If you refer friends to the site, will give you matching Swagbucks for every Swagbuck they earn, up to 100. They are really easy to earn and I usually rack up a few per day just by using their search engine (which is a portal to a regular 'ol Google search). You can occasionally win quite a few, but usually it's less than five at a time. But, over time it can really add up and you have to do nothing other than use their search function.

Here's my referral link... I'd love it if you signed up to be my friend. :)
Search & Win

Tuesday, October 27, 2009

Saving money with Paperback Swap

I love reading, but do not like spending money on books. I live far enough away from town so that going to the library isn't convenient. So, I signed up at Paperback Swap and love it!

You begin by signing up for an account. Post books to trade with other PBS members. If someone wants your book, they'll send you notification and you mail it to them at your expense (which is usually around $2.50). You then get PBS credit and can get other PBS members to send you books.

I've sent and received nearly two dozen books using Paperback Swap and haven't run into a single problem. The books you post and receive must be in good condition and you can add notes to your request such as from a non-smoking home, or in excellent condition.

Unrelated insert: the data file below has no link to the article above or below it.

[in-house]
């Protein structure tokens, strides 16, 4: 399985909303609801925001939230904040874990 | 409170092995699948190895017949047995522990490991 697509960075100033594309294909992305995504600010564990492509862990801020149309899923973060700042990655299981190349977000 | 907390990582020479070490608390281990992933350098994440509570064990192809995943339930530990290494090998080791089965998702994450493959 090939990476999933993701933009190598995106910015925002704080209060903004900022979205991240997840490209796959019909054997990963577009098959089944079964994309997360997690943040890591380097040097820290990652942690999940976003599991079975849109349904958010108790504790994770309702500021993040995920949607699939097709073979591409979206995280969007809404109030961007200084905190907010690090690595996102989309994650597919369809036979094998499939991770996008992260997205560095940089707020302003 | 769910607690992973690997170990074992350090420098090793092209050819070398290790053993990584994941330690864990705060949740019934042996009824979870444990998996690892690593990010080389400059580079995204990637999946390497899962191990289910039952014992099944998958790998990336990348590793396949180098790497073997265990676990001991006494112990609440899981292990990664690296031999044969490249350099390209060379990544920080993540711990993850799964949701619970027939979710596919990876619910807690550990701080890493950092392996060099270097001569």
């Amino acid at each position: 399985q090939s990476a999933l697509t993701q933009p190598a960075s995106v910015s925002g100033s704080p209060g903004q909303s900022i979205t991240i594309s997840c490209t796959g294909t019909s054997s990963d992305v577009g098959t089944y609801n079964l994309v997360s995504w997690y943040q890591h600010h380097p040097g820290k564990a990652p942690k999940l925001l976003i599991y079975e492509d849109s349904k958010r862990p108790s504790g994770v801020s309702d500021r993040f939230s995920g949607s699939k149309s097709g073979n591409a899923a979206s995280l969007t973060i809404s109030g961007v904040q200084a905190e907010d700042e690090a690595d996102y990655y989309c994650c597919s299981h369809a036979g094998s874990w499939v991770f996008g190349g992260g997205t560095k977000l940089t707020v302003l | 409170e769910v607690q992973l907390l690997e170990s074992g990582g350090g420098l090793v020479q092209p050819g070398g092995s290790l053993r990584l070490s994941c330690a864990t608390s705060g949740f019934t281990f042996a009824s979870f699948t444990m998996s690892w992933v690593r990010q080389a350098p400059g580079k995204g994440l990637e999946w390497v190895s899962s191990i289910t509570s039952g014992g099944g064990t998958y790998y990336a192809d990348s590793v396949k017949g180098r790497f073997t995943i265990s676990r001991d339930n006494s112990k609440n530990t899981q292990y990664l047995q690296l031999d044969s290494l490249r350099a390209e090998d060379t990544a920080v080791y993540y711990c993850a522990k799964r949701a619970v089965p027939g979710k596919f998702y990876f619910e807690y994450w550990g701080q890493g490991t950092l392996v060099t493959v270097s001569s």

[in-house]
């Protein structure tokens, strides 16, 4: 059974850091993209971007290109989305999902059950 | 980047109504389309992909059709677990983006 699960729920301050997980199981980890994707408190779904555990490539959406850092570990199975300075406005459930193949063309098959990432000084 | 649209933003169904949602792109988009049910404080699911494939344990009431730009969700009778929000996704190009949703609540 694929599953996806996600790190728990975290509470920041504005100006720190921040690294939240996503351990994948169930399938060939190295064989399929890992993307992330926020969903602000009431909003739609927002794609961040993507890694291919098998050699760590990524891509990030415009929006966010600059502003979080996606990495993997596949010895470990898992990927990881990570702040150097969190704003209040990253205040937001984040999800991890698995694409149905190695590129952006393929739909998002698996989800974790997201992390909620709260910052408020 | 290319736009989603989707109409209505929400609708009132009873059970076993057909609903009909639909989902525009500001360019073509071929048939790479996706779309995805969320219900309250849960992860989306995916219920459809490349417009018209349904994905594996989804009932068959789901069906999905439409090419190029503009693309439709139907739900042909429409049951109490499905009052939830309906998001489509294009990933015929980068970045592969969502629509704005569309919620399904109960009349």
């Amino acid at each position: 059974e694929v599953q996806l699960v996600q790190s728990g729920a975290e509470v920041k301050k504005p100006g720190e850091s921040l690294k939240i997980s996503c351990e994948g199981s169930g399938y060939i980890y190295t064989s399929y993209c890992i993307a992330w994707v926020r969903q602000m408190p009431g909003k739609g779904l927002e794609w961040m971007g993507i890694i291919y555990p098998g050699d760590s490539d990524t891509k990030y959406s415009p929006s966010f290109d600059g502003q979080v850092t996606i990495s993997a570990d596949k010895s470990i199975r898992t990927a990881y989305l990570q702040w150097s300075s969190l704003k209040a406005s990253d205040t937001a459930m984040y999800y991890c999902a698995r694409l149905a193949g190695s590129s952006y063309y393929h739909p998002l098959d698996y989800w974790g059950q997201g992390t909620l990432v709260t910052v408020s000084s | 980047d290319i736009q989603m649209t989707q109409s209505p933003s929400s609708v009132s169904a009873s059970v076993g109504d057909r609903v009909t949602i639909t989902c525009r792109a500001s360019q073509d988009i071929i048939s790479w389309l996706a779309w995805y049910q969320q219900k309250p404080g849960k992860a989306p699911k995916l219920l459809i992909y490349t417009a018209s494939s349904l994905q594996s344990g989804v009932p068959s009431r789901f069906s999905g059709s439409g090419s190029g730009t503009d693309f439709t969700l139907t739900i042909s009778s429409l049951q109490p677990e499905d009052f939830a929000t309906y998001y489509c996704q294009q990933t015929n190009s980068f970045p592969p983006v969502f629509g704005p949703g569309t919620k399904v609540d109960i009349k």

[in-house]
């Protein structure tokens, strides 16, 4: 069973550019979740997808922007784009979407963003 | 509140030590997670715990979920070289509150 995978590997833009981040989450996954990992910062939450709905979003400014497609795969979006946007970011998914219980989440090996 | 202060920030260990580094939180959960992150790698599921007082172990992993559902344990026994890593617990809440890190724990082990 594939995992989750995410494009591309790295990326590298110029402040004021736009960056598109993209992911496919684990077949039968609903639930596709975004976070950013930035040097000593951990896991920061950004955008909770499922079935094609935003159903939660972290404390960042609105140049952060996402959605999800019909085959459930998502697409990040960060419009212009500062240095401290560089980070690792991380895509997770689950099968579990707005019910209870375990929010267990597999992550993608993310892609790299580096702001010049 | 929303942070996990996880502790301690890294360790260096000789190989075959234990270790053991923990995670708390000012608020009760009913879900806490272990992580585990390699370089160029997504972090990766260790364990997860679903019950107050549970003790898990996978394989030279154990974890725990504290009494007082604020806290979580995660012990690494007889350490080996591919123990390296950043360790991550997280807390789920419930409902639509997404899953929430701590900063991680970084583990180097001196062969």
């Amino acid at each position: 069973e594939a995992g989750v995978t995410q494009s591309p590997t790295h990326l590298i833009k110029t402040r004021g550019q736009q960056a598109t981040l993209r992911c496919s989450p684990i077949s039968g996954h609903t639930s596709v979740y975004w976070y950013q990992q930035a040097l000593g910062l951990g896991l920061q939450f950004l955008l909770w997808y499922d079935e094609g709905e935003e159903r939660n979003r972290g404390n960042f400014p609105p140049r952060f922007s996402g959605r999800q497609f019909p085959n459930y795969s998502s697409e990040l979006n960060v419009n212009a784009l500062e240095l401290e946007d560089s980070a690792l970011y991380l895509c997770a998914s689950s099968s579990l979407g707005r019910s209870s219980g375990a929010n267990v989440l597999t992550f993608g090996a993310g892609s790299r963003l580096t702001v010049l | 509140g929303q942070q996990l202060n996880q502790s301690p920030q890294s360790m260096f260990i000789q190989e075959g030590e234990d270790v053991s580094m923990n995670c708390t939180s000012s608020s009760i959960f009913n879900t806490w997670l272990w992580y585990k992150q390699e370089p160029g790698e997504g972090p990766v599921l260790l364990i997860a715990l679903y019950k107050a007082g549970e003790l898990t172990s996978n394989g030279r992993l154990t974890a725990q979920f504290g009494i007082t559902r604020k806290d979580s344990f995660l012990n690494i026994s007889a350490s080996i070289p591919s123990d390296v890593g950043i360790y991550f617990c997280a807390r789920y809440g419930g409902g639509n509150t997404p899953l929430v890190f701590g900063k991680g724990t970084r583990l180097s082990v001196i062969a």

I will post my link here, and if you're interested use it to sign up. For every person that I refer, I get one PBS credit after he or she posts ten books. - Book Club to Swap, Trade & Exchange Books for Free.

Monday, October 26, 2009

Preparedness Food Calculator Review

One of the things I try to do to take care of my family is prepare for hard times whether it be loss of a job, environmental disasters or simply a lean month. This means stocking up on food and other equipment we would need should something happen and we didn’t have access to grocery stores, electricity, water, etc. When I first started on my preparedness journey, I realized how difficult it can be to determine just how much food I would need on hand to take care of my family of four.

The folks that create the Preparedness Pantry blog have created a food calculator to help determine food needs. I tried out their food analyzer and found it to be a great tool, so thought I would write a review.